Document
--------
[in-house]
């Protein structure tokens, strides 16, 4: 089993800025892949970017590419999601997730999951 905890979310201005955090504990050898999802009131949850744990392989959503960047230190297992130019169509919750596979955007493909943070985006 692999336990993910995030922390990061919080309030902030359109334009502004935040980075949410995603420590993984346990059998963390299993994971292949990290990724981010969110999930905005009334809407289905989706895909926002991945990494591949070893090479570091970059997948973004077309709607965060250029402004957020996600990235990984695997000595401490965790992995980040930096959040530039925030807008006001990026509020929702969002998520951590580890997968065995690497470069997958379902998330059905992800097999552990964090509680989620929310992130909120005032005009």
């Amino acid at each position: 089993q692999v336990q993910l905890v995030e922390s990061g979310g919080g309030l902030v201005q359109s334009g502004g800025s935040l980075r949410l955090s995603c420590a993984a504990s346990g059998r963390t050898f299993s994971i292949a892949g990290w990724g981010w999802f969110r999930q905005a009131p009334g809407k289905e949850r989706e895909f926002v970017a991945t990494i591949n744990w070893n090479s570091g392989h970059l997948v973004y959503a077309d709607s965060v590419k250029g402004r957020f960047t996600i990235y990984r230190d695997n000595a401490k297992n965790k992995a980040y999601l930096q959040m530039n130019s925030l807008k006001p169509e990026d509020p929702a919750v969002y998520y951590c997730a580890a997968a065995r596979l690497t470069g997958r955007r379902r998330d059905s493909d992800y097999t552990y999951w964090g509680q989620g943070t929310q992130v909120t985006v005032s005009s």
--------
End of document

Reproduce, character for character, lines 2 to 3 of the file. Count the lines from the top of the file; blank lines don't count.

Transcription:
């Protein structure tokens, strides 16, 4: 089993800025892949970017590419999601997730999951 905890979310201005955090504990050898999802009131949850744990392989959503960047230190297992130019169509919750596979955007493909943070985006 692999336990993910995030922390990061919080309030902030359109334009502004935040980075949410995603420590993984346990059998963390299993994971292949990290990724981010969110999930905005009334809407289905989706895909926002991945990494591949070893090479570091970059997948973004077309709607965060250029402004957020996600990235990984695997000595401490965790992995980040930096959040530039925030807008006001990026509020929702969002998520951590580890997968065995690497470069997958379902998330059905992800097999552990964090509680989620929310992130909120005032005009």
């Amino acid at each position: 089993q692999v336990q993910l905890v995030e922390s990061g979310g919080g309030l902030v201005q359109s334009g502004g800025s935040l980075r949410l955090s995603c420590a993984a504990s346990g059998r963390t050898f299993s994971i292949a892949g990290w990724g981010w999802f969110r999930q905005a009131p009334g809407k289905e949850r989706e895909f926002v970017a991945t990494i591949n744990w070893n090479s570091g392989h970059l997948v973004y959503a077309d709607s965060v590419k250029g402004r957020f960047t996600i990235y990984r230190d695997n000595a401490k297992n965790k992995a980040y999601l930096q959040m530039n130019s925030l807008k006001p169509e990026d509020p929702a919750v969002y998520y951590c997730a580890a997968a065995r596979l690497t470069g997958r955007r379902r998330d059905s493909d992800y097999t552990y999951w964090g509680q989620g943070t929310q992130v909120t985006v005032s005009s």